The reality regarding the Iraq "surge" in 2007 was that much of the reduction in violence in Iraq derived from policies of Petraeus's predecessors, including the implementation of the so-called Sunni Awakening which involved paying off Sunni tribal leaders to turn against al-Qaeda extremists and the killing of al-Qaeda leader Abu Musab al-Zarqawi. Sectarian violence also had led to a de facto separation of Sunnis and Shiites and thus a natural burning-out of the civil strife. All these developments occurred in 2006 before President Bush ordered the "surge" in 2007 and put Petraeus in charge.
The "surge" actually led to a spike in violence in Iraq before the other factors contributed to a gradual reduction. Nevertheless, Official Washington's conventional wisdom was framed around the "successful surge" credited to President Bush, Gen. Petraeus and the neocons.
Though nearly 1,000 U.S. soldiers died during the "surge," its primary effect was to enable Bush and the other Iraq War architects to leave office without the legacy of a clear-cut military defeat hung around their necks. At the end of 2011, the U.S. military left Iraq with little to show for Bush's investment of blood and treasure.
Besides Bush, the chief beneficiaries of the "successful surge" myth were Gen. Petraeus and Bush's last Defense Secretary Robert Gates. Both remained as part of the high command after Barack Obama took office in 2009, as the young President didn't want an abrupt break with Bush's war policies in Iraq and Afghanistan.
But the "continuity" trapped Obama when he tried to steer the wars toward conclusions. While pursuing the drawdown of troops in Iraq, he asked for less aggressive options in the Afghan War, only to have Gates, Petraeus and other Bush holdovers maneuver him into authorizing another "surge" for Afghanistan.
Behind the President's Back
As Bob Woodward reported in his book, Obama's Wars, it was Bush's old team that made sure Obama was given no option other than to escalate troop levels in Afghanistan substantially. The Bush holdovers also lobbied for the troop increase behind Obama's back.
According to Woodward's book, Gates, Petraeus and Joint Chiefs of Staff Chairman, Adm. Mike Mullen, refused to even prepare an early-exit option that Obama had requested. Instead, they offered up only plans for their desired escalation of about 40,000 troops.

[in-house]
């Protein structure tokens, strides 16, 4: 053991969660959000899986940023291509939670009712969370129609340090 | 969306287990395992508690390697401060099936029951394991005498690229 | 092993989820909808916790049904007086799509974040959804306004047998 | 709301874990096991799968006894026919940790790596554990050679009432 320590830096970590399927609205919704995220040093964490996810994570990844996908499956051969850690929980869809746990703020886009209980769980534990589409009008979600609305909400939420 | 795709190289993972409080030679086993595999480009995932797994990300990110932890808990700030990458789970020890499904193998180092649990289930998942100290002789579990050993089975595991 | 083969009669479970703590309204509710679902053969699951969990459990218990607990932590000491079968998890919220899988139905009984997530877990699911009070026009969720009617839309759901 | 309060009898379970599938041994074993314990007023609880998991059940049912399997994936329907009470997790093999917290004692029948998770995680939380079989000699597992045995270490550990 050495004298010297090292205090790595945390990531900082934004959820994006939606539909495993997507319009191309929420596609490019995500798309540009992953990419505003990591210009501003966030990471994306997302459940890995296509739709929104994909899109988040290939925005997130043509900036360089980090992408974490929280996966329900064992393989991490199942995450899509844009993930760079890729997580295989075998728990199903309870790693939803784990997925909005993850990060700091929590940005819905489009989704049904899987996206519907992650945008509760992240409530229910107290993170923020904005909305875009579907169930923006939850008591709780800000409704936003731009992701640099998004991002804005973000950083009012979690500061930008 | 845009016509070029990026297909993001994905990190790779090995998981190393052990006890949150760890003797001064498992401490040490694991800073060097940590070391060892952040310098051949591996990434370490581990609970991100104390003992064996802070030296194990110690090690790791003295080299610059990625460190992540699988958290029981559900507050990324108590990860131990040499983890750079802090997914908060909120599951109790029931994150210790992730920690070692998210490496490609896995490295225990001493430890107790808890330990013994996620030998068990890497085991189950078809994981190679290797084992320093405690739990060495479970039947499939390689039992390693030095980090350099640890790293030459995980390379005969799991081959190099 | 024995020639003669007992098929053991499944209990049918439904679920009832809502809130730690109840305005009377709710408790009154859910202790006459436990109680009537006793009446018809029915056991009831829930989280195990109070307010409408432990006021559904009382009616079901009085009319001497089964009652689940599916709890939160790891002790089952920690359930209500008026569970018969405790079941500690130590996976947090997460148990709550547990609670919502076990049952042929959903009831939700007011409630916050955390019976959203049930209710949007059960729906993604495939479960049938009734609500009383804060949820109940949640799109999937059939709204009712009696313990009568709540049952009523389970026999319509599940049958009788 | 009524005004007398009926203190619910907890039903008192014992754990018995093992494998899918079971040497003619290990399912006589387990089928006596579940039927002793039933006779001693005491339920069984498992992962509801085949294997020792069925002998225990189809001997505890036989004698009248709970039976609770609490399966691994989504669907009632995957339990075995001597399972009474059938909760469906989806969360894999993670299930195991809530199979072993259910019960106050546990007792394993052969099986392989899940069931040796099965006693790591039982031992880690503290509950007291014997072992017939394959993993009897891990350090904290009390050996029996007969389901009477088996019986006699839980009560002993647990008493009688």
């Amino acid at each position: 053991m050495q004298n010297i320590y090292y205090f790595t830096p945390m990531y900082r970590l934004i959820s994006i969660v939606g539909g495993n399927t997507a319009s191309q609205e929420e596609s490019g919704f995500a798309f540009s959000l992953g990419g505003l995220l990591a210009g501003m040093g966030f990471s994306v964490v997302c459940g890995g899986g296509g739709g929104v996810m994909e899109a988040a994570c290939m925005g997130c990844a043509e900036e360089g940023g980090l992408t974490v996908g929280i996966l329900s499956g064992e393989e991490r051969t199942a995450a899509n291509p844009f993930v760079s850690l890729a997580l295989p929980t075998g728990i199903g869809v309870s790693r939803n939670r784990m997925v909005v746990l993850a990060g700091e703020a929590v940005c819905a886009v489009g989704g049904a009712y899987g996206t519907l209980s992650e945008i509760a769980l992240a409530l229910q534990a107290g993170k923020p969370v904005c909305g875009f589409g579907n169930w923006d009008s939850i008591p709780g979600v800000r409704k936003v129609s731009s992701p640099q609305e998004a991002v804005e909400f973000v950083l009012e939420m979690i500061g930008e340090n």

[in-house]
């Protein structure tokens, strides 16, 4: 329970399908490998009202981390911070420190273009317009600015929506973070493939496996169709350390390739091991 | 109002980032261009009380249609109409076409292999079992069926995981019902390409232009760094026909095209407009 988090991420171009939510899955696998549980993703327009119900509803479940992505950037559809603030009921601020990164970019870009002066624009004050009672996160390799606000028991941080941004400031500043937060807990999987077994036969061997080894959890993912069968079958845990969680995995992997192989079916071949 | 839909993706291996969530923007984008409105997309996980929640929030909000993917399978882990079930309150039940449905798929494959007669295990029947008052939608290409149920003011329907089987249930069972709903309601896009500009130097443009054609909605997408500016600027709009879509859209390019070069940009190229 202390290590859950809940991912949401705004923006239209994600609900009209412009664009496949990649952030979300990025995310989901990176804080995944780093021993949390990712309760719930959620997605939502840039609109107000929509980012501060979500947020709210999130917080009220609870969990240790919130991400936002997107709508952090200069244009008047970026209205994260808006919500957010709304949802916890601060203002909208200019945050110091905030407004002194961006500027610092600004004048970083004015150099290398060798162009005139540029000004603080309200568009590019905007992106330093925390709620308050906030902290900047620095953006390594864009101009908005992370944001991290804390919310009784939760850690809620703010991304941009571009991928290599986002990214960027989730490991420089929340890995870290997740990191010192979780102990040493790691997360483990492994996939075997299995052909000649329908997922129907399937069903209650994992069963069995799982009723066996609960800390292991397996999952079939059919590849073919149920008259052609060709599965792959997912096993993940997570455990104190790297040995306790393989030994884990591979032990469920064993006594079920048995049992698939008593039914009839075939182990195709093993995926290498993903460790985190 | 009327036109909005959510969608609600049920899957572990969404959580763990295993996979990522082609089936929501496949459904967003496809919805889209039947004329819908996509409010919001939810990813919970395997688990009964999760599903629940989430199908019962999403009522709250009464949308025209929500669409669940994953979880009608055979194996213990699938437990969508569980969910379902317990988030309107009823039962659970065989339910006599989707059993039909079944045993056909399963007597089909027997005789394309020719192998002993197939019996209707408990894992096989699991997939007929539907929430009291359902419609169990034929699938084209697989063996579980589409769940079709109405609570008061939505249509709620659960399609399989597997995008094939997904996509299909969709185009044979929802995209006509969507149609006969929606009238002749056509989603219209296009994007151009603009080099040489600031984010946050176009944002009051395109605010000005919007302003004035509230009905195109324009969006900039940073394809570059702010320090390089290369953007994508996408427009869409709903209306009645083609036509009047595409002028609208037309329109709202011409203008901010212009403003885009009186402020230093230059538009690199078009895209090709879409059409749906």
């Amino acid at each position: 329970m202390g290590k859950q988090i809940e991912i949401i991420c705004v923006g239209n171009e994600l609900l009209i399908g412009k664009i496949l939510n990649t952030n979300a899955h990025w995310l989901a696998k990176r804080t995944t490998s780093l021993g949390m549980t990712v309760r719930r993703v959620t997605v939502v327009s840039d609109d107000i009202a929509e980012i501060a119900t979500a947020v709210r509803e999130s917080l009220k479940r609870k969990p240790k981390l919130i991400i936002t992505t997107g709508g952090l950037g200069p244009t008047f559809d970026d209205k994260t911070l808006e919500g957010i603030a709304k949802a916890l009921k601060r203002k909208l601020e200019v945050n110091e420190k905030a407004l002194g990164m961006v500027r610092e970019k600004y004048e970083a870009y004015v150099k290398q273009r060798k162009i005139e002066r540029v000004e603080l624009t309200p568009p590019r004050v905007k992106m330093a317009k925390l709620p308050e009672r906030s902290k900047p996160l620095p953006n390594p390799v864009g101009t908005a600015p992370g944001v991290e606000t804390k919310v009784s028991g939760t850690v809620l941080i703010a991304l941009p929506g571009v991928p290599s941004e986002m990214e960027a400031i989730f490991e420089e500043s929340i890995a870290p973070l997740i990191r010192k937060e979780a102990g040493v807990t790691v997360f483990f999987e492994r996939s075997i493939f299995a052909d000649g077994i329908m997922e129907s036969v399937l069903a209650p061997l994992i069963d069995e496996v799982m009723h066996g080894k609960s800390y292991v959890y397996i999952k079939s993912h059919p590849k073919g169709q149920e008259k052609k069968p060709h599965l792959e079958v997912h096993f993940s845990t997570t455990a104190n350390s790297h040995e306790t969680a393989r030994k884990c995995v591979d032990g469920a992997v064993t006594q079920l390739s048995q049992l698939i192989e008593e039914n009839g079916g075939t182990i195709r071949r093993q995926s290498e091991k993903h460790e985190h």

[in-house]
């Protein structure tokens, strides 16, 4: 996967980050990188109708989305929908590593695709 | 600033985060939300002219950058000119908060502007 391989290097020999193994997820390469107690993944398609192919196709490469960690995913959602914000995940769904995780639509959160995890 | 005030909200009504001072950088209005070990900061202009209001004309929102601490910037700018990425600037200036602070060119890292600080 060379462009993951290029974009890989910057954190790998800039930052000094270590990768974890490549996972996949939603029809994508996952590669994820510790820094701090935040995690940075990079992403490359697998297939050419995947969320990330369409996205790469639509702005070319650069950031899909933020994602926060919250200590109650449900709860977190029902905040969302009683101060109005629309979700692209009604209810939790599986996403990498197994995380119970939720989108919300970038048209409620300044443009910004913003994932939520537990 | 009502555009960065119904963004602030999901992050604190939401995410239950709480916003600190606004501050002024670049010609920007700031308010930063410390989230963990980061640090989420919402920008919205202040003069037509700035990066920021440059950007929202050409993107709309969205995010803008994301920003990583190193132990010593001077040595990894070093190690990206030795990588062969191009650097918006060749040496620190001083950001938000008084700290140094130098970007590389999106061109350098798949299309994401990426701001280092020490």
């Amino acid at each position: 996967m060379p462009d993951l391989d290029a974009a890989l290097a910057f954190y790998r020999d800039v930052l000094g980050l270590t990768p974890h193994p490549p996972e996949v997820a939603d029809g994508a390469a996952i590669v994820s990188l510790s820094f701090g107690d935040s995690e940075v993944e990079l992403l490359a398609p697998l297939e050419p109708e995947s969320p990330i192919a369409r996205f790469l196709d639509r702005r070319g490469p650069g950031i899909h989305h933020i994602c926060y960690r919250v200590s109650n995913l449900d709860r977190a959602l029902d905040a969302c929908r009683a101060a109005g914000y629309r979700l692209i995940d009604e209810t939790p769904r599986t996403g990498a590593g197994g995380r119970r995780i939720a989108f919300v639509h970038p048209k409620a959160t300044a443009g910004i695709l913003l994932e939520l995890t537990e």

Woodward wrote: "For two exhausting months, [Obama] had been asking military advisers to give him a range of options for the war in Afghanistan. Instead, he felt that they were steering him toward one outcome and thwarting his search for an exit plan. He would later tell his White House aides that military leaders were "really cooking this thing in the direction they wanted.'"
In mid-2011, Obama finally eased Gates out of the Pentagon and replaced him with one of the President's most trusted advisers, Leon Panetta, who had been serving as director of the CIA. At CIA, Panetta had overseen back-channel contacts between the White House and the Iranian leadership and other sensitive initiatives.
To complete the personnel shift -- and to keep the Republican-leaning Petraeus out of presidential politics in 2012 -- Obama put Petraeus in as CIA director. But Obama's inner circle never trusted Petraeus who was known to have built political support for his military career by cultivating the loyalty of Washington's top neoconservatives.
For instance, in 2009 when Obama was deciding what to do about Afghanistan, Gen. Petraeus personally arranged extraordinary access to U.S. field commanders for two of his influential neocon friends, Max Boot of the Council on Foreign Relations and Frederick Kagan of the American Enterprise Institute.
"Fears of impending disaster are hard to sustain ... if you actually spend some time in Afghanistan, as we did recently at the invitation of General David Petraeus, chief of U.S. Central Command," they wrote upon their return. They said...
"Using helicopters, fixed-wing aircraft, and bone-jarring armored vehicles, we spent eight days traveling from the snow-capped peaks of Kunar province near the border with Pakistan in the east to the wind-blown deserts of Farah province in the west near the border with Iran. Along the way we talked with countless coalition soldiers, ranging from privates to a four-star general."
Their access paid dividends for Petraeus when they penned a glowing report in the Weekly Standard about the prospects for success in Afghanistan -- if only President Obama sent more troops and committed the United States to stay in the war for the long haul.
Besides getting neocons to put public pressure on the President, Petraeus turned to Boot in 2010 when Petraeus felt he had made a mistake in allowing his official congressional testimony to contain mild criticism of Israel. His written testimony to the Senate Armed Services Committee had included the observation that "the enduring hostilities between Israel and some of its neighbors present distinct challenges to our ability to advance our interests" in the Middle East and added: